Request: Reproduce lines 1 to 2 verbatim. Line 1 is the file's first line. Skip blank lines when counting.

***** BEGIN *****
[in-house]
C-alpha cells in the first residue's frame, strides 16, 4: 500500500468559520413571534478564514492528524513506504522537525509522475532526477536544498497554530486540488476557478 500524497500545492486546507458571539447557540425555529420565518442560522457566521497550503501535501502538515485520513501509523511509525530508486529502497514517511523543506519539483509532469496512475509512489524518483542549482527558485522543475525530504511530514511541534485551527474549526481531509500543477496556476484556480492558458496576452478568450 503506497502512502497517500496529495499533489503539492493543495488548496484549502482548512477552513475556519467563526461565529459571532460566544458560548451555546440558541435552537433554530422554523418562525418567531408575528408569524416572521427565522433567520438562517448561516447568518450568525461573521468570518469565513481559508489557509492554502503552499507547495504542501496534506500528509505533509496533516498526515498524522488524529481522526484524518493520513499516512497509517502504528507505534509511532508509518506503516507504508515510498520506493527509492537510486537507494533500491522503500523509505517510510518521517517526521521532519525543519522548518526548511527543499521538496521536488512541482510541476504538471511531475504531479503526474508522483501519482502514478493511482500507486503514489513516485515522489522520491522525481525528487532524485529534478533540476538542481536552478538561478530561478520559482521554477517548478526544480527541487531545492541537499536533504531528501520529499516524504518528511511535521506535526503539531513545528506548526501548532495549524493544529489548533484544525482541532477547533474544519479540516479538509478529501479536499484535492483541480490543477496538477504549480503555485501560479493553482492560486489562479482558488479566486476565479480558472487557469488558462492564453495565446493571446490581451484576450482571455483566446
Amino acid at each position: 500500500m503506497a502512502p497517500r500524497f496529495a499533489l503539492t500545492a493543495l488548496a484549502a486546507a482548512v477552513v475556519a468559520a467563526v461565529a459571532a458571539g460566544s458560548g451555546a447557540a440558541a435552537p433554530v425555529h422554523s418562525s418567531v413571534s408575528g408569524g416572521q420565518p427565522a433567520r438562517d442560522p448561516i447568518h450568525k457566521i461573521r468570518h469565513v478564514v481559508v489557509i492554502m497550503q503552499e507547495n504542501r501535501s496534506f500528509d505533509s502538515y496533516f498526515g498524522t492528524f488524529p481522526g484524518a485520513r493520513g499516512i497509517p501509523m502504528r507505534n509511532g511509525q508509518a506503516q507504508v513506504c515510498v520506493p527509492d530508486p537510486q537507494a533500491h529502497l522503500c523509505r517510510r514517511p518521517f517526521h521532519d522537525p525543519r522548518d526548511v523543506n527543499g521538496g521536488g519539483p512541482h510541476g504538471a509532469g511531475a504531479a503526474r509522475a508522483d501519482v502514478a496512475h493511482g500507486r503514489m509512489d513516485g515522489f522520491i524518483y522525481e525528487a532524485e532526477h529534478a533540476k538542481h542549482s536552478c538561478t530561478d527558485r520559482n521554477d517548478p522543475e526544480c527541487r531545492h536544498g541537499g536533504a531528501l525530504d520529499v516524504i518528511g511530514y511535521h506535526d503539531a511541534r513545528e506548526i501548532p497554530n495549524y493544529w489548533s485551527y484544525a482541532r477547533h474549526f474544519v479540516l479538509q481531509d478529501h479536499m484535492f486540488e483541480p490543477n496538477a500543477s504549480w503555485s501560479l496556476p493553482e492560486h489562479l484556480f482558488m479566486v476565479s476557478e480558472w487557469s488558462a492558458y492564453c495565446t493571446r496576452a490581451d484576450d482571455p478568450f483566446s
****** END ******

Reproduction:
[in-house]
C-alpha cells in the first residue's frame, strides 16, 4: 500500500468559520413571534478564514492528524513506504522537525509522475532526477536544498497554530486540488476557478 500524497500545492486546507458571539447557540425555529420565518442560522457566521497550503501535501502538515485520513501509523511509525530508486529502497514517511523543506519539483509532469496512475509512489524518483542549482527558485522543475525530504511530514511541534485551527474549526481531509500543477496556476484556480492558458496576452478568450 503506497502512502497517500496529495499533489503539492493543495488548496484549502482548512477552513475556519467563526461565529459571532460566544458560548451555546440558541435552537433554530422554523418562525418567531408575528408569524416572521427565522433567520438562517448561516447568518450568525461573521468570518469565513481559508489557509492554502503552499507547495504542501496534506500528509505533509496533516498526515498524522488524529481522526484524518493520513499516512497509517502504528507505534509511532508509518506503516507504508515510498520506493527509492537510486537507494533500491522503500523509505517510510518521517517526521521532519525543519522548518526548511527543499521538496521536488512541482510541476504538471511531475504531479503526474508522483501519482502514478493511482500507486503514489513516485515522489522520491522525481525528487532524485529534478533540476538542481536552478538561478530561478520559482521554477517548478526544480527541487531545492541537499536533504531528501520529499516524504518528511511535521506535526503539531513545528506548526501548532495549524493544529489548533484544525482541532477547533474544519479540516479538509478529501479536499484535492483541480490543477496538477504549480503555485501560479493553482492560486489562479482558488479566486476565479480558472487557469488558462492564453495565446493571446490581451484576450482571455483566446